The present study has demonstrated that patients at acute stage of complete SCI did not show any serious adverse response after the combined therapy of BMC transplantation and GM-CSF administration. The use of autologous BMCs for stem cell therapy in SCI patients has more advantages. First, one can avoid all problems associated with the immunological rejection or graft-versus-host reactions [22], which are frequently caused in allogenic cell transplantation. Second, autologous BMC therapy is considered safe by not being associated with carcinogenesis [23]. Third, extensive scientific data on BMCs have been accumulated from previous experiences in BMC transplantation for hematological diseases. These advantages have made cell therapy using BMCs widely applicable and investigated clinically in various neurologic diseases. However, it also has some disadvantages. First, the procedure requires open surgery to approach the injury area, which results in the increase in the potential adverse effects. Second, the sorting of BMCs needs to be done in vitro, thus increasing the risk of contamination. Third, it is still unclear whether some BMC components may have a deleterious effect on the functional improvement. In this study, approximately 100–150 ml of bone marrow was aspirated from the iliac bone, and mononuclear cells were sorted and concentrated to a final volume of approximately 1.8 ml. These BMCs were then transplanted by injection into the surrounding area of the injury site. This procedure required approximately 3–4 hours to complete. Therefore, some technical modifications are needed to reduce the operation time and enhance the safety and therapeutic effects.

BMCs are a mixed cell population including hematopoietic stem cells, mesenchymal stem cells, endothelial progenitor cells, macrophage, and lymphocytes. It has been shown in other studies that hematopoietic or mesenchymal stem cells had a neuroprotective effect and increased neurite outgrowth [11, 24]. Furthermore, activated macrophages are currently being investigated as a therapeutic target for SCI patients [25, 26]. In contrast, inflammatory cells in BMCs could have adverse effects, such as increasing the inflammatory response, thus inhibiting the regeneration process [27, 28]. As a result, further studies comparing the effects of whole BMCs with those of a subpopulation with inflammatory cells removed are required.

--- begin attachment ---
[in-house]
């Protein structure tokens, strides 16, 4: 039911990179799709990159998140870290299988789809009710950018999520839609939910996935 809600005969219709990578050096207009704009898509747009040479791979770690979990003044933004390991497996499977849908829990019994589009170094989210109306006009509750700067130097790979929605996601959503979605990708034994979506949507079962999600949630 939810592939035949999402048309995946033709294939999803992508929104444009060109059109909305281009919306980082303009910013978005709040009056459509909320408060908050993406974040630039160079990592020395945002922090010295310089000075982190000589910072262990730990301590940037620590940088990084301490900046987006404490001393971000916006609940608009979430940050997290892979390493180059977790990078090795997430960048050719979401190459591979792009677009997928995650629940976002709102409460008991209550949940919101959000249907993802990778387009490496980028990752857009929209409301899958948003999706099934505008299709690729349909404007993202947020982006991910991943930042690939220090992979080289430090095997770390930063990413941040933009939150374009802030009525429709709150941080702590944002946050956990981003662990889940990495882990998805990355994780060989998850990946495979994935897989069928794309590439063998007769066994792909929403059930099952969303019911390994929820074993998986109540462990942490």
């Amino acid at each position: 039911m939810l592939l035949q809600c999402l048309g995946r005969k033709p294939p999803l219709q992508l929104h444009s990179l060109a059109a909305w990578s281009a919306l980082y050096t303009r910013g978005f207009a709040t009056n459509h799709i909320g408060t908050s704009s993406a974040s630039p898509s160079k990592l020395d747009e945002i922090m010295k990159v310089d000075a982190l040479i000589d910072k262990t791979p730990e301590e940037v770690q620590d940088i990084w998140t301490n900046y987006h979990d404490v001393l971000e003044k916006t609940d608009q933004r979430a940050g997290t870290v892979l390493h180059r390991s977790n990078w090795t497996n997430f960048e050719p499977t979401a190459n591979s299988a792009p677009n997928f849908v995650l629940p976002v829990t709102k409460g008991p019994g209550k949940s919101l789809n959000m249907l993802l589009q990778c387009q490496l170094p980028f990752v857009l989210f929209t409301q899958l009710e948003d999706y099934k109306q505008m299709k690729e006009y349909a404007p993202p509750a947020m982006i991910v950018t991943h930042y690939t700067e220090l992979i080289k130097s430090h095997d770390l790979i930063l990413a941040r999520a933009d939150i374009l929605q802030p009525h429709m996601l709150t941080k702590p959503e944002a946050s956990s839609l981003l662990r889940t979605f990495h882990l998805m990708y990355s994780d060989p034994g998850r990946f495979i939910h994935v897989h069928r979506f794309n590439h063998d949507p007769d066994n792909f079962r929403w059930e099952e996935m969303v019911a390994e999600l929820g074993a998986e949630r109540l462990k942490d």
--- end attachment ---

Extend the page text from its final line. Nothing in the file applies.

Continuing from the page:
Recombinant human GM-CSF has long been used safely in patients with bone marrow suppression. It is well known that the classic role of GM-CSF is hematopoiesis by inducing the growth of several different hematopoietic cell lineages. It also enhances the functional activities of mature effector cells involved in antigen presentation and cell-mediated immunity, including neutrophils, monocytes, macrophages, and dendritic cells. Recently, some studies have reported that GM-CSF prevented apoptotic cell death not only in hematologic cells but also in neuronal cells [18, 29, 30]. From these findings, it was speculated that administration of GM-CSF to SCI patients would result in the improvement of neurologic functions without any significant complication. In this study, a hypothesis was developed that GM-CSF would not only activate patient bone marrow for stem cell mobilization but would also have a direct effect on the transplanted BMCs by enhancing their survival in the spinal cord and activating them to excrete neurotrophic cytokines (Fig. 1). Recently, some investigators found that GM-CSF stimulated microglial cells to produce neurotrophic cytokines such as BDNF [18]. Furthermore, other hematopoietic cytokines including G-CSF and erythropoietins were also shown to have neuroprotective effects and promote neurologic outcomes in CNS injury models [15, [16]17]. Since the safety of most hematopoietic cytokines is already verified in the clinical fields, these experimental studies could be rapidly turned into clinical investigation.